The historical suppression of sign languages reflects a trend where minority languages have been perceived negatively and oppressed by the majority, yet reasons other than mere linguistic prejudice help explain why sign languages have been singled out for suppression. For instance, the manual-visual mode of sign languages, when compared to spoken languages, means that they have been seen as too alien to be accorded equal status as spoken languages; moreover, the users of sign language have been seen as ‘too like us’ to be given their own language:
Only two kinds of people, after all, fail to use your language properly: foreigners and the mentally retarded. The deaf clearly were not the former: They did not come from some other land or visibly constitute a distinct community in our own, like, for example, the Navajo Indians … And their failure to use our [language] properly, like that of a person with mental retardation, could only be the result of faulty intellect (Page 3).
Opponents of sign languages have long believed that their use, especially in the classroom, discourages the learning of oral communication skills. In this way, proscription of sign languages has appealed to hearing parents eager to believe their deaf children can learn to function like hearing people, and on those terms participate more fully in society. However educational research has shown that deaf children struggle to make sense of spoken language when it is the medium of instruction rather than a sign language (Page 5).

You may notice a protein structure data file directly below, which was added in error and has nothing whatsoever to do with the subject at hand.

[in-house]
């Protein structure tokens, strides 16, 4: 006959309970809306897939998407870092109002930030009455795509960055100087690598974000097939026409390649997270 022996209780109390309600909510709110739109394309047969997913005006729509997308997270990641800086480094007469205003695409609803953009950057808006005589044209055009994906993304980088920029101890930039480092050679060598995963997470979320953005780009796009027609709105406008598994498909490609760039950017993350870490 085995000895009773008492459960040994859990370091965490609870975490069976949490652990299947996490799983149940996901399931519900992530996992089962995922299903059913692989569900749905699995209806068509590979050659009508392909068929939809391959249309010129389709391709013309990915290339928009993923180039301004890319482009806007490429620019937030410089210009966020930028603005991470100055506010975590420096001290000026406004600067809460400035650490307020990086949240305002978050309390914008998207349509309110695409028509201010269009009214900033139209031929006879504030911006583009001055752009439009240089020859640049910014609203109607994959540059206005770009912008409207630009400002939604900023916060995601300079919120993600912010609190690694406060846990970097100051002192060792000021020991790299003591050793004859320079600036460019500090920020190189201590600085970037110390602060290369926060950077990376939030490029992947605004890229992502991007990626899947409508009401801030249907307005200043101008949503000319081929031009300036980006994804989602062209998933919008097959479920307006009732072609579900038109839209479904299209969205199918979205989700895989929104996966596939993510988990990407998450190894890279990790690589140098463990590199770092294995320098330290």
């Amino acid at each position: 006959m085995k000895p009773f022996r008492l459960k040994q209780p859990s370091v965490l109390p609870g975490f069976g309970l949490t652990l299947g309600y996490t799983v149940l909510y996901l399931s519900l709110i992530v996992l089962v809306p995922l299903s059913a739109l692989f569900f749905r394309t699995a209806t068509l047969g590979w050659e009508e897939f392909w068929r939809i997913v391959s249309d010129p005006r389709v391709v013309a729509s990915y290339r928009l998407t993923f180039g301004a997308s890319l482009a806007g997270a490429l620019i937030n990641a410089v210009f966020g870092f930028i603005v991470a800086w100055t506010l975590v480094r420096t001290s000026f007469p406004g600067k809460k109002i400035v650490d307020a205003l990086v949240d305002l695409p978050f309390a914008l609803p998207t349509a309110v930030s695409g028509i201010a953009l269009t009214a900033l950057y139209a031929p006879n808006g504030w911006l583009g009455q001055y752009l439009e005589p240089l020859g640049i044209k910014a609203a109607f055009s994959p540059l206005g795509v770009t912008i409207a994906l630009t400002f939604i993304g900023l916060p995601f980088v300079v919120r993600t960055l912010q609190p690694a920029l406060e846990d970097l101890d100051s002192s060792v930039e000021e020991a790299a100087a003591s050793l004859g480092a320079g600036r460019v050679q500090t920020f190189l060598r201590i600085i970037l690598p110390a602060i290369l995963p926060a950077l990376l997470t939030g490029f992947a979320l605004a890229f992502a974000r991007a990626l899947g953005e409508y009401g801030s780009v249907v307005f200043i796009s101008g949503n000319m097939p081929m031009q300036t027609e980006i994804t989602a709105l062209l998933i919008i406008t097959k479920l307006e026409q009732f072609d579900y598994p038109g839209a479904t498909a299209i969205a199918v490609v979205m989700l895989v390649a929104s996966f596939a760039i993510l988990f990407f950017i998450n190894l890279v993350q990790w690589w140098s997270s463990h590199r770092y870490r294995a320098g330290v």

Another important factor underpinning negative perceptions of sign languages involves the social status of the deaf people who use them. This reflects a more general pattern where language attitudes are shaped by the status of their users, with language use a symbol of a more generally stigmatised social identity. Deafness has historically been and continues to be seen as a ‘disability’, and as Branson and Miller point out, this is compounded by the subliminal equation of muteness with dumbness, and dumbness with stupidity (Page 5).
In Western cultures, this is coupled with a definition of politeness … “where gesticulating is minimal, pointing is rude, and mouth movements and facial expressions are minimal and subtle, the tongue well out of sight … The mouth movements and gestures integral to signing, positively disable the Deaf culturally within the hearing community” (Page 6).
For many deaf people, the views of their (hearing) parents about sign languages appear to have reflected the historically negative ideas of broader society. Leon, a deaf man aged in his sixties interviewed for this study, recalled his parents’ reluctance to allow their son to mix or sign with a deaf family who lived near their house in the 1940s and 1950s. Leon’s parents were ‘embarrassed about seeing sign language’, and ‘tried to push [him] away from them’. However, Leon recollected being drawn to the family and keen to communicate with them through signing. Leon recalled, “Signing wasn’t considered a language in those days. People would just say, ‘Talking with their hands.’ That’s how they would refer to it.” Leon recalled that after six months attendance at the local deaf school in 1944, he had spontaneously started signing at home and school. His parents discouraged him from signing in front of other people, and quickly moved him to a mainstream school (Page 7).